Author Topic: Knot-covering knife handles & sheaths?  (Read 14292 times)

Lasse_C

  • Sr. Member
  • *****
  • Posts: 305
  • The price of skill is neverending practice
    • Photo galleries (Text in Swedish)
Knot-covering knife handles & sheaths?
« on: December 21, 2004, 01:24:31 PM »
Hi!
I have a few knife blades lying around, and plan to make some knives of them. I play with the idea of decorating handle and/or sheath with knotwork - a long TH or hitching on the handle would give a very safe non-slip grip, to begin with.

As I believe it is not necessary to make all mistakes myself, I would like to know if any of you have any experiences of this?

Suggestions/recommendations? Any caveats of things I should avoid?

Lasse C

And, also: A very merry X-mas to you all!

« Last Edit: December 21, 2004, 01:25:41 PM by Lasse_C »

PatDucey

  • Sr. Member
  • *****
  • Posts: 312
  • IGKT Pacific Americas Branch
Re: Knot-covering knife handles & sheaths?
« Reply #1 on: December 21, 2004, 11:03:14 PM »
Lasse,

A Turks Head will tighten up and be a suitable grip for a handle.  Be sure to take into account the thickness of the ropework which will add to the diameter of the handle.  If you use a Turks Head the knot may act like a "Chinese finger trap" and slide off a smooth handle that has no shape.  To solve this problem you might also want to have some shape to the handle or use a coating which will act as an adhesive.  The shape I refer to is either concave or convex over the length of the handle, or a knob at the back end of the handle.  Whenever I have used a Turks Head as a handle, there has been some notch to land the knot in, or the handle had a shape that the knot conformed to so it would not slide.

I have never used adhesives or coatings on handles, perhaps there are others who can add their two cents in this matter.  

Pat

JimC

  • Jr. Member
  • **
  • Posts: 18
Re: Knot-covering knife handles & sheaths?
« Reply #2 on: December 23, 2004, 11:36:24 AM »
Hi Lasse,

My best results (todate) have been with nested 4bight TH's. I work out how many leads necessary to cover length of handle based on 8bight TH (8bight is almost always enough), divide by two and work two nested 4bight TH's each with half number of total leads necessary. 4bights have advantage of forming a square at end and closing to a point leaving no gap. Nesting two 4bights gives results in an 8bight width with only 4bights at end. Have found 3bight foundation too limiting and +4bights too busy and increasingly difficult to get neat closure at end. Personal preference only but, I much prefer leather thonging to cordage but use cordage when looking to increase diameter of handle. Hope this helps.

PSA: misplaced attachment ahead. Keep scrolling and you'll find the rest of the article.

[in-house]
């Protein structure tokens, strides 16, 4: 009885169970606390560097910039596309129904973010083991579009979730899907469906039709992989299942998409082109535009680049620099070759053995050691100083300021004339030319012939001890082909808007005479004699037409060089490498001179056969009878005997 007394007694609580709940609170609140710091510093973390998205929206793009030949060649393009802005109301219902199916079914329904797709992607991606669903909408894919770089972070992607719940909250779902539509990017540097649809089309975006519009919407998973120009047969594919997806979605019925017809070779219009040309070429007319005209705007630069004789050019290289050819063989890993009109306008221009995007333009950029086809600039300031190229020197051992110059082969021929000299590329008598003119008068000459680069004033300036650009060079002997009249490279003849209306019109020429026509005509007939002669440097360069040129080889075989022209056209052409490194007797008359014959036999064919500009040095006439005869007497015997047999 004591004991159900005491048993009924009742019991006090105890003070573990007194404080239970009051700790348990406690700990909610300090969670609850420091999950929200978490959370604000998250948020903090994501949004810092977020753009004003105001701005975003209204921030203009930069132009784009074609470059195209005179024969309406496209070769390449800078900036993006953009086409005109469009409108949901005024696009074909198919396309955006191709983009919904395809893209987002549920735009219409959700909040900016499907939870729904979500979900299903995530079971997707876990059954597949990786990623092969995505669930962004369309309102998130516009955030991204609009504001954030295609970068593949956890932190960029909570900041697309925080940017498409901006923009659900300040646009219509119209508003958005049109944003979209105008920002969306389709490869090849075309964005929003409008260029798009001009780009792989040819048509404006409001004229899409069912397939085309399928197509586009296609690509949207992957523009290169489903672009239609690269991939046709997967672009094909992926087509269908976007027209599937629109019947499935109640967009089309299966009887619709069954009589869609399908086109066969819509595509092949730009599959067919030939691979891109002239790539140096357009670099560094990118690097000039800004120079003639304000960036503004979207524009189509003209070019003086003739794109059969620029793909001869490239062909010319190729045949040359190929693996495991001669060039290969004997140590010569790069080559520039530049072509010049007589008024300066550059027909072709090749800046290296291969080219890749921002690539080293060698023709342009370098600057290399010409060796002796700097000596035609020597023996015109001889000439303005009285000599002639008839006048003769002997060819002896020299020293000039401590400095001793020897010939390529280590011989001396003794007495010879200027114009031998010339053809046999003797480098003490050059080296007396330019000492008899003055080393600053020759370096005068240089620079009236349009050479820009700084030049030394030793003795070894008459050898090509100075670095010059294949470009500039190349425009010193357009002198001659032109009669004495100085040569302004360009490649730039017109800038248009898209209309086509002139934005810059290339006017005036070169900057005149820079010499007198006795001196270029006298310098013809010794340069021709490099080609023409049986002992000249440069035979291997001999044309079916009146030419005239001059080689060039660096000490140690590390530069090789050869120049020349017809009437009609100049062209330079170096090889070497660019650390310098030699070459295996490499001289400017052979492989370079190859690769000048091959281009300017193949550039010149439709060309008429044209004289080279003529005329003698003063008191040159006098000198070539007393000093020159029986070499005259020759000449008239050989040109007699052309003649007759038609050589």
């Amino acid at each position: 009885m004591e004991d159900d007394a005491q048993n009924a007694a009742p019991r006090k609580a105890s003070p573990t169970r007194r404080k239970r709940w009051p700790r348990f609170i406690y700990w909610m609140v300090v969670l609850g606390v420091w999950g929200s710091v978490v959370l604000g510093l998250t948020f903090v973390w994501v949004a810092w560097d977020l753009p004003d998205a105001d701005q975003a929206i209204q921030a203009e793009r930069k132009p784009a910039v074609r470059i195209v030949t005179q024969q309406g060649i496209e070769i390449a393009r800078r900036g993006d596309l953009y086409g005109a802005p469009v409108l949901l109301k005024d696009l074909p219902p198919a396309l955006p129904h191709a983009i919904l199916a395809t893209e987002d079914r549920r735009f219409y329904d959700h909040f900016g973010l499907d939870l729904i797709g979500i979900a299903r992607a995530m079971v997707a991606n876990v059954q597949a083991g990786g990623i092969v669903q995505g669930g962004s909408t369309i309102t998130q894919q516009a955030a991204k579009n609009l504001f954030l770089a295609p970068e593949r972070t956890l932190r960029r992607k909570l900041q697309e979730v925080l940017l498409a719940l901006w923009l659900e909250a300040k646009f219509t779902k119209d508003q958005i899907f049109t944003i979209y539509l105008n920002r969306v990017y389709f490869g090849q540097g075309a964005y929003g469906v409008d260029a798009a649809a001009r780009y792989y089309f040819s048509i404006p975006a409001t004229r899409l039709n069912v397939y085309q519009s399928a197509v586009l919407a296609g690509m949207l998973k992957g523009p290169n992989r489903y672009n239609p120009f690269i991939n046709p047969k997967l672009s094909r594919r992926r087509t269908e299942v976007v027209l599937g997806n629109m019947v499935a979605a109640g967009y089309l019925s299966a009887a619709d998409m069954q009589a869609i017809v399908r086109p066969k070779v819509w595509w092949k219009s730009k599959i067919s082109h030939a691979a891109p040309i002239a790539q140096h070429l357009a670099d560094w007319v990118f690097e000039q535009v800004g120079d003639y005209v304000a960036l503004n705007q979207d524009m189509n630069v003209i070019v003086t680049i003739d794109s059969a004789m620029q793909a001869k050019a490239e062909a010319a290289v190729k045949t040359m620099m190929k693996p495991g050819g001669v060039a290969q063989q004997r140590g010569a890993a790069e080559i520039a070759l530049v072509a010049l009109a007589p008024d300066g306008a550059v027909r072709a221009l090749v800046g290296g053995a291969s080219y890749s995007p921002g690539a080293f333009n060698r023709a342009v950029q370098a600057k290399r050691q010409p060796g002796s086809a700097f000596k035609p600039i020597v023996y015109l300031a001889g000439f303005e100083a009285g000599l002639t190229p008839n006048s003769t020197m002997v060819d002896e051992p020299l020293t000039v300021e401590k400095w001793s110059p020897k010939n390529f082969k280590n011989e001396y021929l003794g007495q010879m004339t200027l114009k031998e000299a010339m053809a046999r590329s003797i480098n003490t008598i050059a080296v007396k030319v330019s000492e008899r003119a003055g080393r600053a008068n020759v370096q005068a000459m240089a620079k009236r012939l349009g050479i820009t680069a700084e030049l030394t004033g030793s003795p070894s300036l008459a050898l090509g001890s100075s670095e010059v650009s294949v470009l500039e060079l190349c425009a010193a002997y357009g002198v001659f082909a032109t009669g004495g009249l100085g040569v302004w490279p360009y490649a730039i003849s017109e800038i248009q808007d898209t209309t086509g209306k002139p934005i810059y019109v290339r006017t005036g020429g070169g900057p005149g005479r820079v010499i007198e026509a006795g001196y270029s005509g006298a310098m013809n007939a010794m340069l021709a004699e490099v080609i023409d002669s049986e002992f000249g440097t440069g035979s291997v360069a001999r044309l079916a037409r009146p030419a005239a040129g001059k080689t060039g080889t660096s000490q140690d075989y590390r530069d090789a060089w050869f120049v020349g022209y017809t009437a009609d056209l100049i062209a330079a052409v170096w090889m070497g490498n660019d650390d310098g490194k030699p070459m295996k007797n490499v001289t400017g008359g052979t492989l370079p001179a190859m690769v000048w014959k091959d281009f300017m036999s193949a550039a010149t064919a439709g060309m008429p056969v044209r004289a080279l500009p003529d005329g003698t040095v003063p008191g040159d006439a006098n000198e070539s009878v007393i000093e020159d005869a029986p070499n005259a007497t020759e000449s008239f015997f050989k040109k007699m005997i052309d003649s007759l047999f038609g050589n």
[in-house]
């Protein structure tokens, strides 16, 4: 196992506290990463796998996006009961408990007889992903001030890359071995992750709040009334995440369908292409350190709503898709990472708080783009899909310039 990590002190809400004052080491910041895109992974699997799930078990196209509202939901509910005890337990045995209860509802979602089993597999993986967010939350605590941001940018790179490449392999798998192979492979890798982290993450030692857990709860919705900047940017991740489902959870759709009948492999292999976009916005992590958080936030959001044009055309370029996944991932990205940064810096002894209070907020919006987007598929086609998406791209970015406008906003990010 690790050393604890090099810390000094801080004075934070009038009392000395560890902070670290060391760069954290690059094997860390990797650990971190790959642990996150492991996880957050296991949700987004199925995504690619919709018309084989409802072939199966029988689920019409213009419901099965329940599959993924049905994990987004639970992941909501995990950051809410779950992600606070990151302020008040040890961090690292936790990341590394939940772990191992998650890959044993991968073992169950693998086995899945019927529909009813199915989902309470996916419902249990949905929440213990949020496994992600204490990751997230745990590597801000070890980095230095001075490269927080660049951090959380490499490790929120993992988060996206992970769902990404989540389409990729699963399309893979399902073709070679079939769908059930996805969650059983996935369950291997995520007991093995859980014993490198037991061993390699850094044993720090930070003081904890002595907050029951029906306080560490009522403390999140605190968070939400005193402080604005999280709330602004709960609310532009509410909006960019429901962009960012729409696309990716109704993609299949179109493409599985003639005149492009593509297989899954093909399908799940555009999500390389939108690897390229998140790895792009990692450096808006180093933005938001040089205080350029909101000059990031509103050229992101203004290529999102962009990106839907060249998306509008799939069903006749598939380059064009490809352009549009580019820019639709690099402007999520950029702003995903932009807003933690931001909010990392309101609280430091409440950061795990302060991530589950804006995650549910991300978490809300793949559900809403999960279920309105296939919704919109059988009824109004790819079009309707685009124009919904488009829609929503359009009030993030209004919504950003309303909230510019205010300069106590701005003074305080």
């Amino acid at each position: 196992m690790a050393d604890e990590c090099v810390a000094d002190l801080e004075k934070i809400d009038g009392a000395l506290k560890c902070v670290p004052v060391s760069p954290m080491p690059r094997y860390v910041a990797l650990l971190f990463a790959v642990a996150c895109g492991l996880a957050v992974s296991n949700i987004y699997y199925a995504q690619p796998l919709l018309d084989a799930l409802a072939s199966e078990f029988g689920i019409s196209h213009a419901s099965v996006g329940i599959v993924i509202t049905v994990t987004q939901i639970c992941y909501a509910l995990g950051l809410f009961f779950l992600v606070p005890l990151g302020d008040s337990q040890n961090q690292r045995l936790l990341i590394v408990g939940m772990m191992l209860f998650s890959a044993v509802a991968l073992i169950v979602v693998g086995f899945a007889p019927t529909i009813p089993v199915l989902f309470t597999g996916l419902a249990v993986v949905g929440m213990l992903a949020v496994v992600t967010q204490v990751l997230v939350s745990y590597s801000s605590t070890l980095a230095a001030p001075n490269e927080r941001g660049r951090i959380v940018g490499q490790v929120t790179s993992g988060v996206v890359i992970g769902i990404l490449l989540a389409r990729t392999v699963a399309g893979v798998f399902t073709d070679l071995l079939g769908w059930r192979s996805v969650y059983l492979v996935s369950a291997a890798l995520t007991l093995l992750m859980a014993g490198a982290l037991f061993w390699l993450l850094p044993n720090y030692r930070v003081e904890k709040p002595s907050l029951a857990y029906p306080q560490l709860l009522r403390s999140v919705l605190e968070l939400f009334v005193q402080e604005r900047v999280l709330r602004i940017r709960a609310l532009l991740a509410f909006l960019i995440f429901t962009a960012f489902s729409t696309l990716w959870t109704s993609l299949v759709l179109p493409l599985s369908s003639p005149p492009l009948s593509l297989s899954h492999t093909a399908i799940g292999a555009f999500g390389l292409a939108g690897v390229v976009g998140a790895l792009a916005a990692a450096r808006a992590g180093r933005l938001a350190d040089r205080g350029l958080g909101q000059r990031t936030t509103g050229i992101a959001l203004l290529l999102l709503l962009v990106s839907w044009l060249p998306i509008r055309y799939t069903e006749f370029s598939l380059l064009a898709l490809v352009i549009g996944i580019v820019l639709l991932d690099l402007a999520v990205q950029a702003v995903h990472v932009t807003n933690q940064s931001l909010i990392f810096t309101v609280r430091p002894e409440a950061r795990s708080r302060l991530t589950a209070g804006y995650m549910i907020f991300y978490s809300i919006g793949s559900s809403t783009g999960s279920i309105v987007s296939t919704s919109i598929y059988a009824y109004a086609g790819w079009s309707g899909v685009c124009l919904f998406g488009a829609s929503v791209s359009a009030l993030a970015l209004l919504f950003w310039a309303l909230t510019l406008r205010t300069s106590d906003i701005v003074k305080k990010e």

Regards and merry Christmas
JimC

KnotNow!

  • Sr. Member
  • *****
  • Posts: 366
  • IGKT-PAB PAST PRESIDENT
Re: Knot-covering knife handles & sheaths?
« Reply #3 on: December 24, 2004, 05:57:51 AM »
I have put coachwhipping, turk's head knots, underhand round turn hitiching, spanish hitching, grafting et al on knives.  There is just about nothing that goes over a full size handle without becoming too bulky. I have a very cheap belt sander and can reshape handles in a hurry, but you could do it with files and wood rasps (inexpensive tools).  As Patrick says, some knots will want to slide, however tightly made.  I have used, with pretty good success:  pre-coat with shelac, pre coat with varnish (with these two I have the knot pre-tied and work it while the handle is tacky and then re-apply the same finish over the completed knot).   I have also "parceled" the handle with "friction tape" (the old fashiond "electrical tape" with a cloth tape impreganted with sticky tar-like stuff) and then tied the knot.  I have tied the knot on a slippery handle and then soaked the whole mess in shellac or varnish, both effectivly "gluing" the knot to the handle.
 In short the whole world is open to you and almost anything will work fine.
 I love the smell of pine tar so I use "boat soup" or "black varnish" of 1/3 boiled oil, 1/3 pine tar (stockholm)/1/3 pine turpentine or subsitute spar varnish for the oil.  Both make a really nice handle and sheath.
 The whole success or failure depends on making (or reducing) the handle to a size to accept the covering "gracefully".  The older my hands get the bigger the handles can be and still feel good.  I have a knife called the "Pixie"..... Now I hold it between thumb and forefinger..... one time could close the whole hand on it!  Merry Christmas!
ROY S. CHAPMAN, IGKT-PAB BOARD.

Kenneth Chan

  • Guest
Re: Knot-covering knife handles & sheaths?
« Reply #4 on: December 24, 2004, 07:41:47 AM »
Any of you try soaking the cord in water before tying the knot? That way, the cord will shrink round the handle as it dries and wont slip off. But then, I think you should be careful not to get water on the knife, unless the parts are stainless steel.

KnotNow!

  • Sr. Member
  • *****
  • Posts: 366
  • IGKT-PAB PAST PRESIDENT
Re: Knot-covering knife handles & sheaths?
« Reply #5 on: December 25, 2004, 05:04:50 AM »
Hi again, Rawhide (untreated animal skin) when worked wet and then allowed to shrink is almost too powerful.  Cotton will shrink a bit but not enought to tighten a loose knot.  Linen is unaffected.  Wool is too soft and after shrinking is "felt" is still pretty soft.  I have not found anything that I can put on "soft" and then tighten with water or???  We made toy airplanes with balsa and put rice paper skins over the balsa.  We could shrink the rice paper with water  and apply "dope" (which may have been shelac).  Still not enough to tighten a knot.  Hard work and some skill will still make a tight knot.
ROY S. CHAPMAN, IGKT-PAB BOARD.